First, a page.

Former Site of the Qing Dynasty Post Office

    The site was initially established as a private communication station during the time of the Qing Emperor Tongzhi (1862–74). Later, shortly before the end of the 19th century, the imperial court of Emperor Guangxu established a national postal service, and the site began handling all mail services in the Shanghai area.

    The two-story brick and wood structure faces north. It has three bays and features a European-style exterior façade, covering an area of about 70 square meters. Outside the main entrance is a bronze-cast dragon-shaped mailbox, an imitation of the kind used during the Qing era.

    Dongjing Teahouse

    Built in the late Qing dynasty, the Dongjing Teahouse was once the Dagong Fair Rice Store. This brick and wood structure faces north and consists of front and back buildings connected on both sides. Both the upper and lower levels of the south side have six windows with flower-embedded glass, while the north side has a brick-carved ceremonial gate. It has Guanyin gable walls and colonnades front and back, with palace-style hanging ornaments in its galleries.

    Tongtianhe Chinese Pharmacy

    Tongtianhe Chinese Pharmacy is the oldest pharmacy in Zhujiajiao Town. It was established by the wealthy Tong, a merchant family from Ningbo in the eastern Zhejiang province, during the Qing dynasty.

    The building faces west and has an irregular two-story, two-yard layout. It gradually decreases in size toward the east, with small courtyards front and back, covering more than 200 square meters. The storefront facing the street features a tall firewall, with a traditional shikumen entrance in the middle, above which are five golden characters that read “Tongtianhe Chinese Pharmacy.”

    The building has well-preserved traditional counters, medicinal utensils, and medicine cabinets, embodying the traditional style and appearance of an ancient Chinese pharmacy. Many well-known doctors of traditional Chinese medicine practiced here, including Jin Naisheng and Ye Zhilian.

    Handalong Sauce and Pickle Shop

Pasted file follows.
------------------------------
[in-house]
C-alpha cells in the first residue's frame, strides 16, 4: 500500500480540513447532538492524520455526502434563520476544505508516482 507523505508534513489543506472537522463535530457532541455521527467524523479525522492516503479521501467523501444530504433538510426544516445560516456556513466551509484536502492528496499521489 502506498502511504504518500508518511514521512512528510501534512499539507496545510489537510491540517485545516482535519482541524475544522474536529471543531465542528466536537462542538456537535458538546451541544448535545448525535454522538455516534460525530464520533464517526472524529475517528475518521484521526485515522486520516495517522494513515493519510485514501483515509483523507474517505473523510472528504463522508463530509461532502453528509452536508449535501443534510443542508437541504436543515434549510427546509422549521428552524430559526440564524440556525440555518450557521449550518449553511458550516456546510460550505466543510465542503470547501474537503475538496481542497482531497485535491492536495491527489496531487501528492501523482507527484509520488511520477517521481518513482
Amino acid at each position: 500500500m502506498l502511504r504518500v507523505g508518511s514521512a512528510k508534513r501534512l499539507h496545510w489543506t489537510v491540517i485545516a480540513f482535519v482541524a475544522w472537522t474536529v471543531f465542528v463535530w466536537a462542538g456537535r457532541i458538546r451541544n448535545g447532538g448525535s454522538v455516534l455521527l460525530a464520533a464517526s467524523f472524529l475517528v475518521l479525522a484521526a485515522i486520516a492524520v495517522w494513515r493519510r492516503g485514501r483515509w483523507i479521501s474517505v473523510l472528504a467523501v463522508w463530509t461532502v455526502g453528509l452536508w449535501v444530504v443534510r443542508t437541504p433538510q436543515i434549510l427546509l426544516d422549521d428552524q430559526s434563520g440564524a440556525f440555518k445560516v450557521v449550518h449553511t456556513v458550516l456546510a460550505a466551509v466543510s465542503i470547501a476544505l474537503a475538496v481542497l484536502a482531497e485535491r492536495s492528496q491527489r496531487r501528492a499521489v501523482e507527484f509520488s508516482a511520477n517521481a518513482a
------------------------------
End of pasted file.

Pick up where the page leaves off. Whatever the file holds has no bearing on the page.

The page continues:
The shop, established in the early 1900s, has a typical design, with a store in front and a workshop to the rear. This west-facing brick and wood structure today includes a front room, wing rooms, and back rooms, covering 250 square meters. The entrance of the so-called “Sauce Garden” is a large firewall with a shikumen entrance, adorned with a black double gate with iron nails. The colonnades of its two-story, three-bayed wing rooms are connected to galleries in the front and back rooms, forming a corridor, with a second courtyard in between.

    Xi Family Residence

    The Xi Family Residence was built between 1522 and 1566, during the Jiajing period of the Ming dynasty. Later, the family’s descendants relocated from East Dongting Hill to Jiaoli, and by the 1930s, they had reached their 10th generation, with a genealogical record of 27 branches and hundreds of members. Notable figures from the family include Xi Yuqi, the founder of the Shenbao newspaper; Xi Yufu, a newspaper tycoon; and the Qing mathematician Xi Gan.

    The residence faces north, covering a total area of 229 square meters. The surviving parts include the front hall, a brick-carved ceremonial gate, and front and back courtyards. The walls surrounding the front courtyard are adorned with intricate brick-carved patterns, and there is a veranda behind the hall. The pillars of the ceremonial gate feature water-grinded square bricks and are intricately carved with auspicious patterns.

    This article is an edited excerpt from the book “Jiangnan from the Perspective of Cultural Relics: Ancient Towns in Shanghai,” published by Tongji University Press in 2024. It is republished here with permission.

    Editors: Xue Ni and Hao Qibao; contributions: Strapko Nastassia.

    (In-text images: Courtesy of Tongji University Press)

    (Header image: An aerial view of Zhujiajiao, Shanghai, 2019. VCG)